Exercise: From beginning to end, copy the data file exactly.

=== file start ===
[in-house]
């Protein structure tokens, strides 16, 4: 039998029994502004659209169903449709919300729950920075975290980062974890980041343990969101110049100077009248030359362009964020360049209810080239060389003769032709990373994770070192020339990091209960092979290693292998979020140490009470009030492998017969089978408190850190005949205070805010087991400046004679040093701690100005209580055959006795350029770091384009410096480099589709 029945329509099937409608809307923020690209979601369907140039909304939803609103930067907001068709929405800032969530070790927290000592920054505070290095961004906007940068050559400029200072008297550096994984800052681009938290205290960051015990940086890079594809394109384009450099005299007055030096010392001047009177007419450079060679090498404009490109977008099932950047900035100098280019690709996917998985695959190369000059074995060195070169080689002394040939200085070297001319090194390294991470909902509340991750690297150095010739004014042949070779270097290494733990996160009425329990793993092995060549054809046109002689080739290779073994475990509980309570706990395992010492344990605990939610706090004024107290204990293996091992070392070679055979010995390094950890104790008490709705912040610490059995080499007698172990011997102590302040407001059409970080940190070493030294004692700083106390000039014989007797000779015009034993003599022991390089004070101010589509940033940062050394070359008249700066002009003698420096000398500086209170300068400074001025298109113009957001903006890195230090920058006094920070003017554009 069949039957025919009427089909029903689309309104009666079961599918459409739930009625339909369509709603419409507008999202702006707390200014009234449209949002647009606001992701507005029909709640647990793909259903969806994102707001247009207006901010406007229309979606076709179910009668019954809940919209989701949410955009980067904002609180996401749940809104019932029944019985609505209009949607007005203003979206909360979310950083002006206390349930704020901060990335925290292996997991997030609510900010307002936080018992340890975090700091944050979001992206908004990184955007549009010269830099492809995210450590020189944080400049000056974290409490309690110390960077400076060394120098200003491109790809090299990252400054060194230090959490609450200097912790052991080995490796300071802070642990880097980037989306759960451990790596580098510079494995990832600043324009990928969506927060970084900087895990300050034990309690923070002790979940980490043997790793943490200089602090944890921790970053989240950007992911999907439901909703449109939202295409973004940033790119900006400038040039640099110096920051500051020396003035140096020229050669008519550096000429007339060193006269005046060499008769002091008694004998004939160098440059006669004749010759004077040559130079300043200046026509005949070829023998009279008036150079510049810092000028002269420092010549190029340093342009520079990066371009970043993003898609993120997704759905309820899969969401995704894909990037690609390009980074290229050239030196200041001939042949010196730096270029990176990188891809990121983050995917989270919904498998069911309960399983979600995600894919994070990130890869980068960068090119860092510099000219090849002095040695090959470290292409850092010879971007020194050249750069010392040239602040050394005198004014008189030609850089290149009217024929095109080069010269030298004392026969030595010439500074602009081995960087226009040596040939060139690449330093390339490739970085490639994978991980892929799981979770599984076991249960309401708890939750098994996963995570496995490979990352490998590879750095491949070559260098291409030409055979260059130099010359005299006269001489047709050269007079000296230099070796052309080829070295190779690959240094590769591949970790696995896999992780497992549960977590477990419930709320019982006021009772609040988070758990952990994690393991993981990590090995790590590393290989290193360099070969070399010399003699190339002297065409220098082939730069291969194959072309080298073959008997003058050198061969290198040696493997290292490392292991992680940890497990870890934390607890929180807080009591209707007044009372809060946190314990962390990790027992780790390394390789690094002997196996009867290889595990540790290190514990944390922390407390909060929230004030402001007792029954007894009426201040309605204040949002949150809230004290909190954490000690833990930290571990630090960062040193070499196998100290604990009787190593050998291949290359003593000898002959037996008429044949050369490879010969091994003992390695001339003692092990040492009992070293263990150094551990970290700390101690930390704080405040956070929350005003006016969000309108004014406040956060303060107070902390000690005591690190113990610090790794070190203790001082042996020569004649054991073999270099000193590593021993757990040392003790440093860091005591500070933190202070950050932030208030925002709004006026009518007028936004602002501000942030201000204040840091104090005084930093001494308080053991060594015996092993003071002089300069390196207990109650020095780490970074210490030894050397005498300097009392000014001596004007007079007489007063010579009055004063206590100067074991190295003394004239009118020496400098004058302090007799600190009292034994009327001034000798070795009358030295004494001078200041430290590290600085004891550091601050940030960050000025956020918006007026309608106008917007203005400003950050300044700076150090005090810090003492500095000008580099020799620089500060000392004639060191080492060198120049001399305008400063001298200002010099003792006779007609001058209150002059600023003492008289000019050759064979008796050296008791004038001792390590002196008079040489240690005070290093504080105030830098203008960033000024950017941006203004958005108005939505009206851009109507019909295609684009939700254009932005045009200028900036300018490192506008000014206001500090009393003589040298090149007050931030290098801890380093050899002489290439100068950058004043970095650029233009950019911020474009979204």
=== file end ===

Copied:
[in-house]
């Protein structure tokens, strides 16, 4: 039998029994502004659209169903449709919300729950920075975290980062974890980041343990969101110049100077009248030359362009964020360049209810080239060389003769032709990373994770070192020339990091209960092979290693292998979020140490009470009030492998017969089978408190850190005949205070805010087991400046004679040093701690100005209580055959006795350029770091384009410096480099589709 029945329509099937409608809307923020690209979601369907140039909304939803609103930067907001068709929405800032969530070790927290000592920054505070290095961004906007940068050559400029200072008297550096994984800052681009938290205290960051015990940086890079594809394109384009450099005299007055030096010392001047009177007419450079060679090498404009490109977008099932950047900035100098280019690709996917998985695959190369000059074995060195070169080689002394040939200085070297001319090194390294991470909902509340991750690297150095010739004014042949070779270097290494733990996160009425329990793993092995060549054809046109002689080739290779073994475990509980309570706990395992010492344990605990939610706090004024107290204990293996091992070392070679055979010995390094950890104790008490709705912040610490059995080499007698172990011997102590302040407001059409970080940190070493030294004692700083106390000039014989007797000779015009034993003599022991390089004070101010589509940033940062050394070359008249700066002009003698420096000398500086209170300068400074001025298109113009957001903006890195230090920058006094920070003017554009 069949039957025919009427089909029903689309309104009666079961599918459409739930009625339909369509709603419409507008999202702006707390200014009234449209949002647009606001992701507005029909709640647990793909259903969806994102707001247009207006901010406007229309979606076709179910009668019954809940919209989701949410955009980067904002609180996401749940809104019932029944019985609505209009949607007005203003979206909360979310950083002006206390349930704020901060990335925290292996997991997030609510900010307002936080018992340890975090700091944050979001992206908004990184955007549009010269830099492809995210450590020189944080400049000056974290409490309690110390960077400076060394120098200003491109790809090299990252400054060194230090959490609450200097912790052991080995490796300071802070642990880097980037989306759960451990790596580098510079494995990832600043324009990928969506927060970084900087895990300050034990309690923070002790979940980490043997790793943490200089602090944890921790970053989240950007992911999907439901909703449109939202295409973004940033790119900006400038040039640099110096920051500051020396003035140096020229050669008519550096000429007339060193006269005046060499008769002091008694004998004939160098440059006669004749010759004077040559130079300043200046026509005949070829023998009279008036150079510049810092000028002269420092010549190029340093342009520079990066371009970043993003898609993120997704759905309820899969969401995704894909990037690609390009980074290229050239030196200041001939042949010196730096270029990176990188891809990121983050995917989270919904498998069911309960399983979600995600894919994070990130890869980068960068090119860092510099000219090849002095040695090959470290292409850092010879971007020194050249750069010392040239602040050394005198004014008189030609850089290149009217024929095109080069010269030298004392026969030595010439500074602009081995960087226009040596040939060139690449330093390339490739970085490639994978991980892929799981979770599984076991249960309401708890939750098994996963995570496995490979990352490998590879750095491949070559260098291409030409055979260059130099010359005299006269001489047709050269007079000296230099070796052309080829070295190779690959240094590769591949970790696995896999992780497992549960977590477990419930709320019982006021009772609040988070758990952990994690393991993981990590090995790590590393290989290193360099070969070399010399003699190339002297065409220098082939730069291969194959072309080298073959008997003058050198061969290198040696493997290292490392292991992680940890497990870890934390607890929180807080009591209707007044009372809060946190314990962390990790027992780790390394390789690094002997196996009867290889595990540790290190514990944390922390407390909060929230004030402001007792029954007894009426201040309605204040949002949150809230004290909190954490000690833990930290571990630090960062040193070499196998100290604990009787190593050998291949290359003593000898002959037996008429044949050369490879010969091994003992390695001339003692092990040492009992070293263990150094551990970290700390101690930390704080405040956070929350005003006016969000309108004014406040956060303060107070902390000690005591690190113990610090790794070190203790001082042996020569004649054991073999270099000193590593021993757990040392003790440093860091005591500070933190202070950050932030208030925002709004006026009518007028936004602002501000942030201000204040840091104090005084930093001494308080053991060594015996092993003071002089300069390196207990109650020095780490970074210490030894050397005498300097009392000014001596004007007079007489007063010579009055004063206590100067074991190295003394004239009118020496400098004058302090007799600190009292034994009327001034000798070795009358030295004494001078200041430290590290600085004891550091601050940030960050000025956020918006007026309608106008917007203005400003950050300044700076150090005090810090003492500095000008580099020799620089500060000392004639060191080492060198120049001399305008400063001298200002010099003792006779007609001058209150002059600023003492008289000019050759064979008796050296008791004038001792390590002196008079040489240690005070290093504080105030830098203008960033000024950017941006203004958005108005939505009206851009109507019909295609684009939700254009932005045009200028900036300018490192506008000014206001500090009393003589040298090149007050931030290098801890380093050899002489290439100068950058004043970095650029233009950019911020474009979204």